FAN: The fan is the first component in a turbofan, which is one of the modern jet engine’s vital systems. The large spinning fan sucks in large quantities of air. Most blades of the fan are made of a extremely tolerant titanium alloy. It then speeds this air up and splits it into two parts. One part continues through the "core" or center of the engine, where it is acted upon by the other engine components. The second part "bypasses" the core of the engine. It goes through a duct that surrounds the core to the back of the engine where it produces much of the force that propels the airplane forward. This cooler air helps to quiet the engine as well as adding thrust to the engine.
COMPRESSOR: The compressor is the first component in the engine core. The compressor is made up of fans with many blades and attached to a shaft. The compressor squeezes the air that enters it into progressively smaller areas, resulting in an increase in the air pressure. This results in an increase in the energy potential of the air. The squashed air is forced into the combustion chamber.
COMBUSTER: In the combustor the air is mixed with fuel and then ignited. There are as many as 20 nozzles to spray fuel into the airstream. The mixture of air and fuel catches fire. This provides a high temperature, high-energy airflow. The fuel burns with the oxygen in the compressed air, producing hot expanding gases. The inside of the combustor is often made of ceramic materials to provide a heat-resistant chamber. The heat can reach 2700°.
TURBINES: The high-energy airflow coming out of the combustor goes into the turbine, causing the turbine blades to rotate. The turbines are linked by a shaft to turn the blades in the compressor and to spin the intake fan at the front. This rotation takes some energy from the high-energy flow that is used to drive the fan and the compressor. The gases produced in the combustion chamber move through the turbine and spin its blades. The turbines of the jet spin around thousands of times. They are fixed on shafts which have several sets of ball-bearings between them. Several technological advancements have been incorporated into the area of modern turbine production as well, such as the use of thermal coating and high tolerance super-alloys. In fact, our local GE Aviation is one of the few US plants that produces what are commonly know as High Pressure Turbines (HPT) blades, which are built to handle extreme heats and pressures. These blades undergo rigorous testing and federal inspection before being placed within engines as their correct construction and high heat tolerances are integral to successful flight.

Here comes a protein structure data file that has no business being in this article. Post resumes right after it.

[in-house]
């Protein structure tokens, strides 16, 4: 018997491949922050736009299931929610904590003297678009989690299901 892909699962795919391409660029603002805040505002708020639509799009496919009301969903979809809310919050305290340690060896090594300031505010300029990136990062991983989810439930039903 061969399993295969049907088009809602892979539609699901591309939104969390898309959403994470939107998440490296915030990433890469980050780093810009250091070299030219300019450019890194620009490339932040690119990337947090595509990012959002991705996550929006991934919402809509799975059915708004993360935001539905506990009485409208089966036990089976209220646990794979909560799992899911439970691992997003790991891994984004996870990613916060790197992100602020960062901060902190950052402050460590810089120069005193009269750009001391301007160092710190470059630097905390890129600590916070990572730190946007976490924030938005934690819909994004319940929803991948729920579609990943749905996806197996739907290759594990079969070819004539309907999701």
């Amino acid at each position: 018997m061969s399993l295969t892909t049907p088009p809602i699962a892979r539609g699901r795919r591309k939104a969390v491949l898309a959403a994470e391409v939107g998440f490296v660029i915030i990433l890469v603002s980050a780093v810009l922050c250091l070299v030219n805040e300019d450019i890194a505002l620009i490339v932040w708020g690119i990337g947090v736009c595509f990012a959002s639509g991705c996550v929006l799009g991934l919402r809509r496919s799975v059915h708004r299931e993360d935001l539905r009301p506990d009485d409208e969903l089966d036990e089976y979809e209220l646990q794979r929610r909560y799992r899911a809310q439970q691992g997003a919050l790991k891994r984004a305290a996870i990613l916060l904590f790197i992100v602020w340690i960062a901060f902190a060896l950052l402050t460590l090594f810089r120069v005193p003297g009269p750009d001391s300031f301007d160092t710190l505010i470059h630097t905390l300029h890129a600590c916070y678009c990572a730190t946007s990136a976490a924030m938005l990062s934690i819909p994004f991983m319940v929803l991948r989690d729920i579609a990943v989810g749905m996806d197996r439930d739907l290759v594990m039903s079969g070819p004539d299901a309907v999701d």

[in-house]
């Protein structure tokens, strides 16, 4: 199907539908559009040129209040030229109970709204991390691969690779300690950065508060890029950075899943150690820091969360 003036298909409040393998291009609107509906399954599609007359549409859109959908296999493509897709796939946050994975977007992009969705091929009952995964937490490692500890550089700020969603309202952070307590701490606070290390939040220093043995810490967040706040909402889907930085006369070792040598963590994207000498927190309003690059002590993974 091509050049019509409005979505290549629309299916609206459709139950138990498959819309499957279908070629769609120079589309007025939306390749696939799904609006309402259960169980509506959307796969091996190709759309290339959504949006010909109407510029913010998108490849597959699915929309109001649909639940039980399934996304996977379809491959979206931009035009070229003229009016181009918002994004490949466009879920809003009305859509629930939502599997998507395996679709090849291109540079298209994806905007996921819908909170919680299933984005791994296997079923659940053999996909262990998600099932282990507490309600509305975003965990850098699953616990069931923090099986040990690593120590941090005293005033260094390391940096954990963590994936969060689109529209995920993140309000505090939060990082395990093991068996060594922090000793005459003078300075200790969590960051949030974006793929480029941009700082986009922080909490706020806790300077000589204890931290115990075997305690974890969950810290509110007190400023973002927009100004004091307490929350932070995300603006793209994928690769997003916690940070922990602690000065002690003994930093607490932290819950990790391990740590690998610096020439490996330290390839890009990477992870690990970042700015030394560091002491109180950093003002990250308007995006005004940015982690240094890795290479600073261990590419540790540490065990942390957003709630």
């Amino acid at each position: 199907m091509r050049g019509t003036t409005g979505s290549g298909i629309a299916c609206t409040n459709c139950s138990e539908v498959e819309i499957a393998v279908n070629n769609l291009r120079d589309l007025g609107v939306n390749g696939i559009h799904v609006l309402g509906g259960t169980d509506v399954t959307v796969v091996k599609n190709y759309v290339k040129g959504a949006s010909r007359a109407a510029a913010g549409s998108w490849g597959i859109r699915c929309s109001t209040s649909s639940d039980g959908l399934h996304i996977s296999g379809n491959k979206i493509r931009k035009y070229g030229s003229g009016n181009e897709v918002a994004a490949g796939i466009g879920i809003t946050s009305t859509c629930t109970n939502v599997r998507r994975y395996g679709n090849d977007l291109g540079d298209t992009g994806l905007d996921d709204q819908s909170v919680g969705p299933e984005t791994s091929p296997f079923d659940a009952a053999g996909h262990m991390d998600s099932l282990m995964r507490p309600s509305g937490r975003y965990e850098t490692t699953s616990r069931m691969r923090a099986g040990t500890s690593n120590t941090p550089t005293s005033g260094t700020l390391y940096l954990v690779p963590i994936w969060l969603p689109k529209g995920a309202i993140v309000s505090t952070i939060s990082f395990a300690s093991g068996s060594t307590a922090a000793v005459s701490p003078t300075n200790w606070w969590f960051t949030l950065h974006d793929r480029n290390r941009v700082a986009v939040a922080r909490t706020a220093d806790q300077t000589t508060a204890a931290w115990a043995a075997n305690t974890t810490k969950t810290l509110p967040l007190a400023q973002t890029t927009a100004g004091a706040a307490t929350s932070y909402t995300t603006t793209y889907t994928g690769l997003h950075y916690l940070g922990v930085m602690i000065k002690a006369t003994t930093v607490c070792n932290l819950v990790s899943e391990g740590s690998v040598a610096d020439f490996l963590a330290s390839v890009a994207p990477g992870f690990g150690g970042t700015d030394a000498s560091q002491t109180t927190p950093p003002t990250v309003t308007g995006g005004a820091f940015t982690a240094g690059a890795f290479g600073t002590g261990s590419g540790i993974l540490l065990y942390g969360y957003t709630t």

NOZZLE: The nozzle is the exhaust duct of the engine. This is the engine part which actually produces the thrust for the plane. The energy depleted airflow that passed the turbine, in addition to the colder air that bypassed the engine core, produces a force when exiting the nozzle that acts to propel the engine, and therefore the airplane, forward. The combination of the hot air and cold air are expelled and produce an exhaust, which causes a forward thrust. The nozzle may be preceded by a mixer, which combines the high temperature air coming from the engine core with the lower temperature air that was bypassed in the fan. The mixer helps to make the engine quieter.
Overall, the way a modern jet engine functions is similar to many other turbine-based energy production sites such as hydroelectric plants and wind farms. In fact, turbine produced energy accounts for nearly 40 percent of the world’s mass produced power today.
So the next time you look overhead and see that shiny dot of metal hurdling through the atmosphere, remember that it took hundreds of years and the production of many exacting pieces to make it possible.
Information provided by NASA
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